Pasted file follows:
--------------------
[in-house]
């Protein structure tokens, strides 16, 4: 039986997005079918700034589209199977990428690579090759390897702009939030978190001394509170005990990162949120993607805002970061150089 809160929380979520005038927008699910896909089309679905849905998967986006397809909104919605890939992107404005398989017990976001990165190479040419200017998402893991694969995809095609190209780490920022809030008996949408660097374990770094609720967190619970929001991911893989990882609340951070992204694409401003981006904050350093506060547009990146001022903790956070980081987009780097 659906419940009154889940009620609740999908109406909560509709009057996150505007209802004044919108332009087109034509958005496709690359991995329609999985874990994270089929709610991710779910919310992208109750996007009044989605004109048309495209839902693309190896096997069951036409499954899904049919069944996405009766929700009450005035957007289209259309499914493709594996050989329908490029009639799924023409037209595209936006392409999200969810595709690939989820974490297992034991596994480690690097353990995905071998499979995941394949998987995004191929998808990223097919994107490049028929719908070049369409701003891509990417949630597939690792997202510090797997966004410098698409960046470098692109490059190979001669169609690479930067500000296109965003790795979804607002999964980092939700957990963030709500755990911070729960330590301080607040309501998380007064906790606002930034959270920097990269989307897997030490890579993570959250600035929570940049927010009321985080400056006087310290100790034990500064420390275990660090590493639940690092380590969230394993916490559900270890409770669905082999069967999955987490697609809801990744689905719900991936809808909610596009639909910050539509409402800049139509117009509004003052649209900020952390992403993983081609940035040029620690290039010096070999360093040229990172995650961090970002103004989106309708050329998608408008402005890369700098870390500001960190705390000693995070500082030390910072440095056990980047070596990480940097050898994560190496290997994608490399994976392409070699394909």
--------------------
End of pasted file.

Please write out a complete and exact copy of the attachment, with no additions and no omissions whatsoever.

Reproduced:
[in-house]
């Protein structure tokens, strides 16, 4: 039986997005079918700034589209199977990428690579090759390897702009939030978190001394509170005990990162949120993607805002970061150089 809160929380979520005038927008699910896909089309679905849905998967986006397809909104919605890939992107404005398989017990976001990165190479040419200017998402893991694969995809095609190209780490920022809030008996949408660097374990770094609720967190619970929001991911893989990882609340951070992204694409401003981006904050350093506060547009990146001022903790956070980081987009780097 659906419940009154889940009620609740999908109406909560509709009057996150505007209802004044919108332009087109034509958005496709690359991995329609999985874990994270089929709610991710779910919310992208109750996007009044989605004109048309495209839902693309190896096997069951036409499954899904049919069944996405009766929700009450005035957007289209259309499914493709594996050989329908490029009639799924023409037209595209936006392409999200969810595709690939989820974490297992034991596994480690690097353990995905071998499979995941394949998987995004191929998808990223097919994107490049028929719908070049369409701003891509990417949630597939690792997202510090797997966004410098698409960046470098692109490059190979001669169609690479930067500000296109965003790795979804607002999964980092939700957990963030709500755990911070729960330590301080607040309501998380007064906790606002930034959270920097990269989307897997030490890579993570959250600035929570940049927010009321985080400056006087310290100790034990500064420390275990660090590493639940690092380590969230394993916490559900270890409770669905082999069967999955987490697609809801990744689905719900991936809808909610596009639909910050539509409402800049139509117009509004003052649209900020952390992403993983081609940035040029620690290039010096070999360093040229990172995650961090970002103004989106309708050329998608408008402005890369700098870390500001960190705390000693995070500082030390910072440095056990980047070596990480940097050898994560190496290997994608490399994976392409070699394909």